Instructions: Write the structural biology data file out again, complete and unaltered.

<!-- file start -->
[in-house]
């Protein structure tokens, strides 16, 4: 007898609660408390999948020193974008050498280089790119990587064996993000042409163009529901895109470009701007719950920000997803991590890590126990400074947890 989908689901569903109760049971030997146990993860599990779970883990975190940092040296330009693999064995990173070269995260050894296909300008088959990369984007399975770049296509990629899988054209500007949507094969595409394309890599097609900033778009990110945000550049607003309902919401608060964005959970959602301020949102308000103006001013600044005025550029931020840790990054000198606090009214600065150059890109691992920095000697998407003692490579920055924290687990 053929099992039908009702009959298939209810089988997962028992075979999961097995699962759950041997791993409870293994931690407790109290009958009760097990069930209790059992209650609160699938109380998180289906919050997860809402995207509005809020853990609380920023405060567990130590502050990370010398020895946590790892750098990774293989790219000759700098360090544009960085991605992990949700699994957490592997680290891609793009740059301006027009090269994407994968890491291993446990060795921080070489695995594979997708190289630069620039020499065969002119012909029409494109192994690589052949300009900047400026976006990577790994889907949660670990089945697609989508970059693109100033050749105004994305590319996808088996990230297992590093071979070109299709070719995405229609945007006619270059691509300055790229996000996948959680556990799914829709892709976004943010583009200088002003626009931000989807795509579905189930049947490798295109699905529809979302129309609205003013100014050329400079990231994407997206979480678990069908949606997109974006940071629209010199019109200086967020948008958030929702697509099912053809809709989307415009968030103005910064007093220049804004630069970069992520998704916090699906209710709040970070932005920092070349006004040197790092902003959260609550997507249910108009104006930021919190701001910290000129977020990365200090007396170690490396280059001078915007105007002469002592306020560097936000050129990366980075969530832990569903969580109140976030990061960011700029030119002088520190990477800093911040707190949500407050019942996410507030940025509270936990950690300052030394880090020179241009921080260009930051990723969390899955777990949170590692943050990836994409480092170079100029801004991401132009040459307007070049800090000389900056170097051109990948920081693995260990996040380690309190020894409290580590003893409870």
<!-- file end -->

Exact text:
[in-house]
């Protein structure tokens, strides 16, 4: 007898609660408390999948020193974008050498280089790119990587064996993000042409163009529901895109470009701007719950920000997803991590890590126990400074947890 989908689901569903109760049971030997146990993860599990779970883990975190940092040296330009693999064995990173070269995260050894296909300008088959990369984007399975770049296509990629899988054209500007949507094969595409394309890599097609900033778009990110945000550049607003309902919401608060964005959970959602301020949102308000103006001013600044005025550029931020840790990054000198606090009214600065150059890109691992920095000697998407003692490579920055924290687990 053929099992039908009702009959298939209810089988997962028992075979999961097995699962759950041997791993409870293994931690407790109290009958009760097990069930209790059992209650609160699938109380998180289906919050997860809402995207509005809020853990609380920023405060567990130590502050990370010398020895946590790892750098990774293989790219000759700098360090544009960085991605992990949700699994957490592997680290891609793009740059301006027009090269994407994968890491291993446990060795921080070489695995594979997708190289630069620039020499065969002119012909029409494109192994690589052949300009900047400026976006990577790994889907949660670990089945697609989508970059693109100033050749105004994305590319996808088996990230297992590093071979070109299709070719995405229609945007006619270059691509300055790229996000996948959680556990799914829709892709976004943010583009200088002003626009931000989807795509579905189930049947490798295109699905529809979302129309609205003013100014050329400079990231994407997206979480678990069908949606997109974006940071629209010199019109200086967020948008958030929702697509099912053809809709989307415009968030103005910064007093220049804004630069970069992520998704916090699906209710709040970070932005920092070349006004040197790092902003959260609550997507249910108009104006930021919190701001910290000129977020990365200090007396170690490396280059001078915007105007002469002592306020560097936000050129990366980075969530832990569903969580109140976030990061960011700029030119002088520190990477800093911040707190949500407050019942996410507030940025509270936990950690300052030394880090020179241009921080260009930051990723969390899955777990949170590692943050990836994409480092170079100029801004991401132009040459307007070049800090000389900056170097051109990948920081693995260990996040380690309190020894409290580590003893409870």